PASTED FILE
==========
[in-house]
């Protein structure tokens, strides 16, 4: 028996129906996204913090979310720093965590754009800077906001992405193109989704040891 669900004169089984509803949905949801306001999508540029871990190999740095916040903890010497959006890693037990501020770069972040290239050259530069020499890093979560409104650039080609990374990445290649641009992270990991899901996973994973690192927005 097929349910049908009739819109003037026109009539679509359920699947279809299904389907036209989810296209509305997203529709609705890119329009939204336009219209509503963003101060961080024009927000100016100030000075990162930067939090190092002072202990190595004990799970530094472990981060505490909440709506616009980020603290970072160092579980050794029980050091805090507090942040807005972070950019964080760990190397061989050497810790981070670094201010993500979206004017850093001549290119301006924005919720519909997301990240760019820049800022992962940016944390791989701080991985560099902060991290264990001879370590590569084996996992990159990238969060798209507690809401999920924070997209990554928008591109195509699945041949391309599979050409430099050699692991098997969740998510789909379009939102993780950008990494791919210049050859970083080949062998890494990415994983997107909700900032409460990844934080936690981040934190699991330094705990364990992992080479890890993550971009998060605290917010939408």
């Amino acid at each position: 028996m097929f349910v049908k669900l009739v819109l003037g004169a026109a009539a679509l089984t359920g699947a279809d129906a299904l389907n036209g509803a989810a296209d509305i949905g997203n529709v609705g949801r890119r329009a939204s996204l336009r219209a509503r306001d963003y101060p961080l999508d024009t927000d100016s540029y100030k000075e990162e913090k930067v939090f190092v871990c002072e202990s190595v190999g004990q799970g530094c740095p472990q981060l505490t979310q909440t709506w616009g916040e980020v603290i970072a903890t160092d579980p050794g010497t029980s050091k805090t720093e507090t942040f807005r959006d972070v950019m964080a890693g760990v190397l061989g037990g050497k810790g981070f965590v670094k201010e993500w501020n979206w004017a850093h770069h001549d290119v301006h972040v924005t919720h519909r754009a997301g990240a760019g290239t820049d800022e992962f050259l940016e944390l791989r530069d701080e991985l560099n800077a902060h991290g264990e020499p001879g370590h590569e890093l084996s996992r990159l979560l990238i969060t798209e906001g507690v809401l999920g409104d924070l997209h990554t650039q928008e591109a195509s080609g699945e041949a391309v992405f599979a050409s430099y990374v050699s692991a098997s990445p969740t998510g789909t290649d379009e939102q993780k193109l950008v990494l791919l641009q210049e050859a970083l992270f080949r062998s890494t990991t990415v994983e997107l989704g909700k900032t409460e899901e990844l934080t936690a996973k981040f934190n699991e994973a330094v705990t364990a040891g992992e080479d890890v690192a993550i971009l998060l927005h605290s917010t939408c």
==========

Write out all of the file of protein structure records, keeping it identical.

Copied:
[in-house]
């Protein structure tokens, strides 16, 4: 028996129906996204913090979310720093965590754009800077906001992405193109989704040891 669900004169089984509803949905949801306001999508540029871990190999740095916040903890010497959006890693037990501020770069972040290239050259530069020499890093979560409104650039080609990374990445290649641009992270990991899901996973994973690192927005 097929349910049908009739819109003037026109009539679509359920699947279809299904389907036209989810296209509305997203529709609705890119329009939204336009219209509503963003101060961080024009927000100016100030000075990162930067939090190092002072202990190595004990799970530094472990981060505490909440709506616009980020603290970072160092579980050794029980050091805090507090942040807005972070950019964080760990190397061989050497810790981070670094201010993500979206004017850093001549290119301006924005919720519909997301990240760019820049800022992962940016944390791989701080991985560099902060991290264990001879370590590569084996996992990159990238969060798209507690809401999920924070997209990554928008591109195509699945041949391309599979050409430099050699692991098997969740998510789909379009939102993780950008990494791919210049050859970083080949062998890494990415994983997107909700900032409460990844934080936690981040934190699991330094705990364990992992080479890890993550971009998060605290917010939408």
């Amino acid at each position: 028996m097929f349910v049908k669900l009739v819109l003037g004169a026109a009539a679509l089984t359920g699947a279809d129906a299904l389907n036209g509803a989810a296209d509305i949905g997203n529709v609705g949801r890119r329009a939204s996204l336009r219209a509503r306001d963003y101060p961080l999508d024009t927000d100016s540029y100030k000075e990162e913090k930067v939090f190092v871990c002072e202990s190595v190999g004990q799970g530094c740095p472990q981060l505490t979310q909440t709506w616009g916040e980020v603290i970072a903890t160092d579980p050794g010497t029980s050091k805090t720093e507090t942040f807005r959006d972070v950019m964080a890693g760990v190397l061989g037990g050497k810790g981070f965590v670094k201010e993500w501020n979206w004017a850093h770069h001549d290119v301006h972040v924005t919720h519909r754009a997301g990240a760019g290239t820049d800022e992962f050259l940016e944390l791989r530069d701080e991985l560099n800077a902060h991290g264990e020499p001879g370590h590569e890093l084996s996992r990159l979560l990238i969060t798209e906001g507690v809401l999920g409104d924070l997209h990554t650039q928008e591109a195509s080609g699945e041949a391309v992405f599979a050409s430099y990374v050699s692991a098997s990445p969740t998510g789909t290649d379009e939102q993780k193109l950008v990494l791919l641009q210049e050859a970083l992270f080949r062998s890494t990991t990415v994983e997107l989704g909700k900032t409460e899901e990844l934080t936690a996973k981040f934190n699991e994973a330094v705990t364990a040891g992992e080479d890890v690192a993550i971009l998060l927005h605290s917010t939408c």